ULG’s Language Solutions Blog

Five Common Misconceptions About The Language Industry

Despite its size, the language industry is most likely not well known to those who aren’t directly involved in the field. Niche terms like LSP (Language Service Provider) or “Post Editing,” probably don’t ring a bell for someone not familiar with the language translation business. And employees in the industry are often asked “what exactly they do” at work. “Do you speak more than one language?” “What does your company ‘translate?’”

In the hopes of providing some clarity to those unfamiliar with the wide of world of language translation and interpreting, here is a list of five common misconceptions regarding the language industry.

1. The Customer Is Always Right

In the language industry, it’s important for a project team to understand the full scope and intent of a project submission. For example, a project submitter could request translation of a document from English to Spanish to be distributed in Latin America. This poses a few issues that the LSP should clarify. There are many different dialects of Spanish, Portuguese, and French spoken throughout Latin America, so it’s important to specify the countries the content will be circulated in. So, even if a client asks for Spanish, they might actually need Portuguese, or vice versa.

In addition to having a knowledge of the location where a translation will be used, it’s important for the LSP to grasp the subject matter that’s being translated. Law firms often submit content from the medical or industrial sectors as a part of a case. For this, a Subject Matter Expert aligned with the field most related to the document should be used for translation, not just someone familiar with the sector the content is being submitted from.

The customer service cliché is “the customer is always right,” but in the translation industry, that’s not always the case. In some instances, a client may not know what he or she needs translated, or what the process should look like.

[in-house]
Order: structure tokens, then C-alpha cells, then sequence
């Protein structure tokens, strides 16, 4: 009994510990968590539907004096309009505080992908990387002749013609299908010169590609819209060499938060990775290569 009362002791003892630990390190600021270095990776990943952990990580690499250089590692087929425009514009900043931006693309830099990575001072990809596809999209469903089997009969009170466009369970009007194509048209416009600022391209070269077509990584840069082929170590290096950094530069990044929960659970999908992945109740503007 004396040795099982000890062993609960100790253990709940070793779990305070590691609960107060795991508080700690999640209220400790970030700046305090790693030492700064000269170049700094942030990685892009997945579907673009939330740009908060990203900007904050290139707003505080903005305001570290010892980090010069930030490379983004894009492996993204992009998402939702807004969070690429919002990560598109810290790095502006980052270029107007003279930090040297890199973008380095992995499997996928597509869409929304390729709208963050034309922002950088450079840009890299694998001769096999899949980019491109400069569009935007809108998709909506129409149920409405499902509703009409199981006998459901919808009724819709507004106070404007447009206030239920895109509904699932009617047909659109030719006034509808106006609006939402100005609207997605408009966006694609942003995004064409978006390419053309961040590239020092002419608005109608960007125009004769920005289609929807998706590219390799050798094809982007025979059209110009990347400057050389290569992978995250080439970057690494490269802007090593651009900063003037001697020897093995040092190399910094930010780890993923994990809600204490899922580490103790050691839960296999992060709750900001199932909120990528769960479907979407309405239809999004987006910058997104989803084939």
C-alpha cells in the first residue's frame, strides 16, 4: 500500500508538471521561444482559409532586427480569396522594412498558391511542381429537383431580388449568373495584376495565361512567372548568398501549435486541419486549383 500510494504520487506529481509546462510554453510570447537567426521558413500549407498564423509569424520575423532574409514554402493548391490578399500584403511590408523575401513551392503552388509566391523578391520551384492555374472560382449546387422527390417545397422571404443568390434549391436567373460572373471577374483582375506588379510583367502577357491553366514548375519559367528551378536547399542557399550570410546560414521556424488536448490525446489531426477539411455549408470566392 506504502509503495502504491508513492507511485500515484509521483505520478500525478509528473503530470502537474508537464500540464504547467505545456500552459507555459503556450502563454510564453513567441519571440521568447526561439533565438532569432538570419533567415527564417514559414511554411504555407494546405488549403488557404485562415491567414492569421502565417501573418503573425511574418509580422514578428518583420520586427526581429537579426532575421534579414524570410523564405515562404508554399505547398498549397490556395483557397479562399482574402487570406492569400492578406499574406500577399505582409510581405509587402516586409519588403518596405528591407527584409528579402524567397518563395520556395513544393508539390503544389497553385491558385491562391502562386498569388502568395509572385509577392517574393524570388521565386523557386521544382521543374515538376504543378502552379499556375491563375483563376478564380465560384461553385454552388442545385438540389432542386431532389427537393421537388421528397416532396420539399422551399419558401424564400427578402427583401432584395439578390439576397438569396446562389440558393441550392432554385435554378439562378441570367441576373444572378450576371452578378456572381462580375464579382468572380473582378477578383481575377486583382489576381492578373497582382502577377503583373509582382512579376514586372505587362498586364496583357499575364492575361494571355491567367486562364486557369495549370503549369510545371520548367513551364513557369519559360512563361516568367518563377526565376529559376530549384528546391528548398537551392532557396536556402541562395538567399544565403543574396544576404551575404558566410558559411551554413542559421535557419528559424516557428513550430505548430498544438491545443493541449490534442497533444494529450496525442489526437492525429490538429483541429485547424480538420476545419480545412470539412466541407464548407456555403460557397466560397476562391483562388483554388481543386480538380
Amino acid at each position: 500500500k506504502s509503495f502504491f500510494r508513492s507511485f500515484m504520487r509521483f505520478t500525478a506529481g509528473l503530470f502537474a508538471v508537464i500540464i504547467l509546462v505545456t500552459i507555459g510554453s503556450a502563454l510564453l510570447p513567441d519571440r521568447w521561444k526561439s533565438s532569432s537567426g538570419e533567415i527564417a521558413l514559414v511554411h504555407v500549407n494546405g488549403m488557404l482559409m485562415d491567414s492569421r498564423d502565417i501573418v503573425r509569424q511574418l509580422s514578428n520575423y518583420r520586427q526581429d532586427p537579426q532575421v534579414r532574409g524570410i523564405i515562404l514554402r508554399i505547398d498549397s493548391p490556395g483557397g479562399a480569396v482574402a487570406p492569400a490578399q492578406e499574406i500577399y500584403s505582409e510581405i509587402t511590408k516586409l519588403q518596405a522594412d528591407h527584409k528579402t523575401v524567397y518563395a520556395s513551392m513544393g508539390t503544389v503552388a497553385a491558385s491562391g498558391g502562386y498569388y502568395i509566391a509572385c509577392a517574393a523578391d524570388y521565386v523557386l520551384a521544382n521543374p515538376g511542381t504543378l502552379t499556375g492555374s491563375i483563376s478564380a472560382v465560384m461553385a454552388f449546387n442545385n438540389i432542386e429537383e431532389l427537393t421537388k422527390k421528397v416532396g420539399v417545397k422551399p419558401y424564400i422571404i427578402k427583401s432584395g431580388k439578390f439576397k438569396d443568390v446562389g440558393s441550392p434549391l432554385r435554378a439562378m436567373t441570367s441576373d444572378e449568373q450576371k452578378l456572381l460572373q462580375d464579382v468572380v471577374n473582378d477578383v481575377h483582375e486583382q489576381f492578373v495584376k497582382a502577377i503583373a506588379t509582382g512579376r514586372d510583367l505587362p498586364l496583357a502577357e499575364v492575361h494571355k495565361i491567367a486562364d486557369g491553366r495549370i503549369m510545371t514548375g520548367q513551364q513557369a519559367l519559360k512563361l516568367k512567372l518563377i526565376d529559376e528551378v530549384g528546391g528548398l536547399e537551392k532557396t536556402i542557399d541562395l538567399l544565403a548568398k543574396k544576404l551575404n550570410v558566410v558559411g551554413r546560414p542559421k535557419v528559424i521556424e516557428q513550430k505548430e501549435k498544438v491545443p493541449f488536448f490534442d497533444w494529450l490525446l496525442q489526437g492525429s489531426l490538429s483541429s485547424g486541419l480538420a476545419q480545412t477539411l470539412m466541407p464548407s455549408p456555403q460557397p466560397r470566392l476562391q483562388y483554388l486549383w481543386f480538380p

2. Every LSP Employee Is A Translator

Not everyone who works at an LSP is a translator. It just so happens that most employees happen to speak multiple languages, have studied linguistics and may have some language-related expertise. However, there are plenty of language service employees who are monolingual and do work that’s not directly involved with translation or localization.

3. Internal Employees Make The Best Reviewers

To be compliant with certain quality standards, the person translating a document must be located in the country of the target language and hold degrees in translation and the subject matter of which they’re translating for. Having the summer intern who spent a month in Spain translate your HR materials is probably not in the best interest of your company.

Certified, experienced Subject Matter Experts make for the best document reviewers, not internal employees.

4. It's Just Translation

Although widely referred to as “the translation industry,” language services consist of more than just word-for-word translation. Source documents also need to be localized, meaning that the text is adjusted to abide by the cultural and linguistic nuances necessary for the target locale.

Transcreation is also used during the localization process, and refers to changing a message in one language to convey its original meaning in another. This practice is used often for marketing or advertising copy.

With that said, interpreting, too, is a major component of the language services industry.


5. Professional Translators And Interpreters Only Possess Language Skills

Both translators and interpreters are no doubt skillful linguists, but having a way with words isn’t the only prerequisite for working in the language industry. Translators and interpreters need to possess the cultural knowledge and interpersonal skills required to facilitate effective communication.

Interpreters are not just repeating the words of a non-native speaker in a different language, but also employing the necessary emotional intelligence to successfully communicate with clients.

Not only are they called upon to localize a conversation in a setting where multiple people may be talking, they’re also inserting certain tones, emotions and implicit meaning into the messages they’re conveying.

Translators, on the other hand, need to not only be adept linguists, but also meticulous enough to make the right decisions in situations that require extreme concentration. Translation is a craft, and takes both cultural understanding and language skills.

The More You Know

Hopefully this sheds some light on the inner workings of the language industry. The need for localization services will likely continue to grow, and it’s important to establish a foundational knowledge before entering the field as a client or a practitioner.